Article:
The greatest in-game dunk in Nuggets history?...

Stephen Dunn

J.R. Smith's spectacular 360-degree alley-oop dunk may very well have been the greatest in-game dunk in Denver Nuggets history.

After watching J.R. Smith's unbelievable alley-oop 360-degree dunk last night, I started racking my brain to remember a better in-game dunk in Denver Nuggets history.  Most unfortunately, my memory isn't as sharp as I'd like it to be and I'll need Denver Stiffs' official old school expert Thursty to weigh in on this.  But excluding what I'm sure were an assortment of spectacular dunks by the great David "Skywalker" Thompson in the late 1970s, I think there's a good chance that last night's dunk was the best we've ever seen by a player in a Nuggets uniform.

Before getting into some memorable Nuggets dunks, I have to do a quick rundown on the history of Nugget dunkers.  First off, we all know that The Skywalker was undoubtedly the best dunker in Nuggets, and perhaps NBA, history.  Unfortunately, while I'm sure I technically saw Thompson in person, I was too young to really remember him playing live.  But talk to any truly old school Nuggets fan, and they'll tell you Thompson was the best there ever was when it came to incredible, sky-high, aerobatic slam dunks.  In fact, he's even credited with bringing the alley-oop to the NBA, having completed countless of them while at North Carolina State.  Here's a collection courtesy of YouTube...


Unfortunately, because a lot of ABA games weren't televised, we likely don't have a number of Thompson's greatest dunks available on video.  This isn't a shame, it's criminal.

After Thompson's departure from the franchise in 1982 courtesy of a cocaine addiction that caused him to fall down the stairs at Studio 54 in New York and tear up his knee (no joke, unfortunately), the Nuggets were famous for not dunking throughout the Doug Moe Era.  While the Nuggets throughout the 1980s were one of the more fun teams to watch and scored well over 100 points a night with regularity, they always did so well below the rim.

Simply put, from about 1981 to 1990 Nugget players never dunked.  Well, almost never.  The Nuggets leading scorer, the legendary Alex English, actually preferred not to dunk because he was concerned about hurting his wrists and thus, hurting his silky smooth jump shot.  That said, English did dunk occasionally (see the video below) and whenever he did, the McNichols Arena crowd would go absolutely berserk.


But other than the occasional English jam, the Nuggets stayed away from rocking the rim.  In fact, I can't remember a single time the Nuggets had an alley-oop play in the 1980s and I specifically remember that in David Robinson's rookie season of 1989-90, "The Admiral" had more dunks than the entire Nuggets team combined.  When your center rotation consists of Danny Schayes, Blair Rasmussen and Wayne Cooper, there's just not a lot of dunking going on.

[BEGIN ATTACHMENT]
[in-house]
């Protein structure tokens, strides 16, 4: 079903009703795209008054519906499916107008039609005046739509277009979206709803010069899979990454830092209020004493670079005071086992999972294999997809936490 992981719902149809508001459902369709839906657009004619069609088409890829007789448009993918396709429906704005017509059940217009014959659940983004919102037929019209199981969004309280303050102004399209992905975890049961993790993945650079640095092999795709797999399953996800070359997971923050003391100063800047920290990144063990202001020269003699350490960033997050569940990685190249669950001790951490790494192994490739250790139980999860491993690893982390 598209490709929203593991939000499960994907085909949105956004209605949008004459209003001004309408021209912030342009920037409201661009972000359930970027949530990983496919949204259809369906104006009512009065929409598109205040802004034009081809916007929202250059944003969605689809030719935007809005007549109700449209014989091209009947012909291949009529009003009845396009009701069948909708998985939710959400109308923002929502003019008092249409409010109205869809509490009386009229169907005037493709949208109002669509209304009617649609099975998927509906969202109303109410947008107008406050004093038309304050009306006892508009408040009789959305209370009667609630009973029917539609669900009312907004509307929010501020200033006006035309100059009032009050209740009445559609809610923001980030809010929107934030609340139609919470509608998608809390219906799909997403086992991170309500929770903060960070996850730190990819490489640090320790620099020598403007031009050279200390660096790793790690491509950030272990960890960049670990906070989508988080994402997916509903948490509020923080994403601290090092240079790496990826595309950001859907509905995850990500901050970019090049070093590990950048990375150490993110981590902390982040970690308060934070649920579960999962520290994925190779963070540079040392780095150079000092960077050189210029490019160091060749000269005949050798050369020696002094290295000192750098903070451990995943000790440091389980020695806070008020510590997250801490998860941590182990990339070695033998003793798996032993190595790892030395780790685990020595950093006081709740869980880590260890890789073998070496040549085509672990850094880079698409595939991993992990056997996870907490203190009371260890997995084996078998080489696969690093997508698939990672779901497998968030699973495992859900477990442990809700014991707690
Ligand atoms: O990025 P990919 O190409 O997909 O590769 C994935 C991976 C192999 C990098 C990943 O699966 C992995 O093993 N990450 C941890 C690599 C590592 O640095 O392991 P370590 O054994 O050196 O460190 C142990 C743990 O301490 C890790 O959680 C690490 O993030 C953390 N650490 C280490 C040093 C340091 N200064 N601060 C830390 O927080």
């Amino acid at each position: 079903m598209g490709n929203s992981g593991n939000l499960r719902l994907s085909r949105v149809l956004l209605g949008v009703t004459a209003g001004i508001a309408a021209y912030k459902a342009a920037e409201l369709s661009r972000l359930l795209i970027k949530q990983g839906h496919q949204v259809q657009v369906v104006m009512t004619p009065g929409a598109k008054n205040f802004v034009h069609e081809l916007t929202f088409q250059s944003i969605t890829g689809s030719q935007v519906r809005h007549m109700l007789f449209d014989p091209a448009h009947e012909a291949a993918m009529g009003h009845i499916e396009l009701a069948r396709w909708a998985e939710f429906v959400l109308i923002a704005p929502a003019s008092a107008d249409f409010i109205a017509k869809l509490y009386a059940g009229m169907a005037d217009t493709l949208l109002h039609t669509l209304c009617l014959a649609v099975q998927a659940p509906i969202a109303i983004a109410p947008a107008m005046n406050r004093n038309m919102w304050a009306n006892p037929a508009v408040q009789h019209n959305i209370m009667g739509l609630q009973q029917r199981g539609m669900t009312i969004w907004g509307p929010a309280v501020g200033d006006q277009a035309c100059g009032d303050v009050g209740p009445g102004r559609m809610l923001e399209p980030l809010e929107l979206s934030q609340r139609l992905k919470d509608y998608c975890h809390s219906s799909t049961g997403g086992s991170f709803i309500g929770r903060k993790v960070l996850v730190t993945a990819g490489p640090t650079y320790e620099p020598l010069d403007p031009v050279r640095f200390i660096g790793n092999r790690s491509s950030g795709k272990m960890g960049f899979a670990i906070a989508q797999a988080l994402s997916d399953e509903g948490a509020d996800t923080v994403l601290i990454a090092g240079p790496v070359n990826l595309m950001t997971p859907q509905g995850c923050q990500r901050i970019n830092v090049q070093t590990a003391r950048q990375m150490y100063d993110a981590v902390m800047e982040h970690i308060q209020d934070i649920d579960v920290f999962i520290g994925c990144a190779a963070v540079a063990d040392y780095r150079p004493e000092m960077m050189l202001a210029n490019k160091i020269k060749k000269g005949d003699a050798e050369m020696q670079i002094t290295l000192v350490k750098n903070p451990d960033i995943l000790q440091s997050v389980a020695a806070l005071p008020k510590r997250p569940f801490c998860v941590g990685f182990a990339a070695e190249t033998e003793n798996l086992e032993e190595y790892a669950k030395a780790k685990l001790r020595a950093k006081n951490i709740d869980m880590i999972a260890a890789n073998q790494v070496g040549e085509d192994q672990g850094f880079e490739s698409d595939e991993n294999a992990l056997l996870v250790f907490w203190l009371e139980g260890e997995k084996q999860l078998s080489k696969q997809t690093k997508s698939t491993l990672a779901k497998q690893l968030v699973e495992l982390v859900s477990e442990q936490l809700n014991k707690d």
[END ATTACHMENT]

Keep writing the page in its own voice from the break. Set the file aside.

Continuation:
The Nuggets were such poor dunkers that when they drafted Pittsburgh's Jerome Lane in 1988, the fans rejoiced simply because Lane had broken a backboard while throwing down a one-handed jam in college.  Back in the day, if your parents had connections you could meet one Nugget of your choice on your birthday before a home game.  I can't tell you how many of my friends in elementary school picked Lane (a total bust by NBA standards) over Nugget stalwarts English and Fat Lever, simply because Lane could dunk.


Moving into the 1990s, the Nuggets finally embraced the slam dunk.  The 1992 through 1995 Nuggets teams had an assortment of high flyers, including Robert Pack, LaPhonso Ellis, Rodney Rogers and Tom Hammonds, who had won the college slam dunk contest before coming to the NBA.  Even the diminutive Mahmoud Abdul-Rauf could throw it down, except he never did so once in an NBA.  Abdul-Rauf saved his lone dunking experience for the 1993 NBA Slam Dunk Contest.

Prior to J.R. Smith's dunk last night, it's arguable that Pack's dunk on Shawn Kemp late in Game 3 of the Nuggets unimaginable playoff upset over George Karl's Seattle Supersonics was the greatest in-game dunk in Nuggets history post-Thompson.  Not only was the dunk spectacular, but it was the single moment that turned the series.  That dunk sent a message to the Sonics and the entire NBA that the Nuggets weren't just happy to be there.


Other than that memorable Pack dunk, the only other in-game dunks from the 1990s that stands out to me were Pack's throwdown on the 7'6" Shawn Bradley and Rodney Rogers ridiculous slam over David Robinson and Dennis Rodman during the 1994-95 campaign.  Both dunks - plus another from Hammonds - would make the NBA's "Top 10 Dunks of 1994-95" highlight reel.

Moving into the modern era of Nuggets basketball, we've been blessed to have so many amazing athletes on the team - Carmelo Anthony, Nene, J.R. Smith, Chris Andersen, Dahntay Jones, etc - that it's hard to keep all the dunking straight.  One never-to-be-forgotten slam was a very young Melo's one-handed alley-oop jam over the Rockets' 7'5" Yao Ming...

...but even better was Melo's thunderous slam over the Jazz's Paul Millsap to kick off this current season back in late October.

In fact, the 2009-10 Nuggets season has been chock full of insane Nuggets in-game dunks.  Before J.R.'s 360, the dunk of the season was Ty Lawson's out-of-nowhere jam on the Lakers DJ Mbenga.

But the best of them all...and perhaps the best of all time...was J.R. Smith's unreal 360-degree alley-oop against the Timberwolves last night...

Agree?  Disagree?  Let the debate begin...

Photo courtesy of Getty Images.  Videos courtesy of YouTube.

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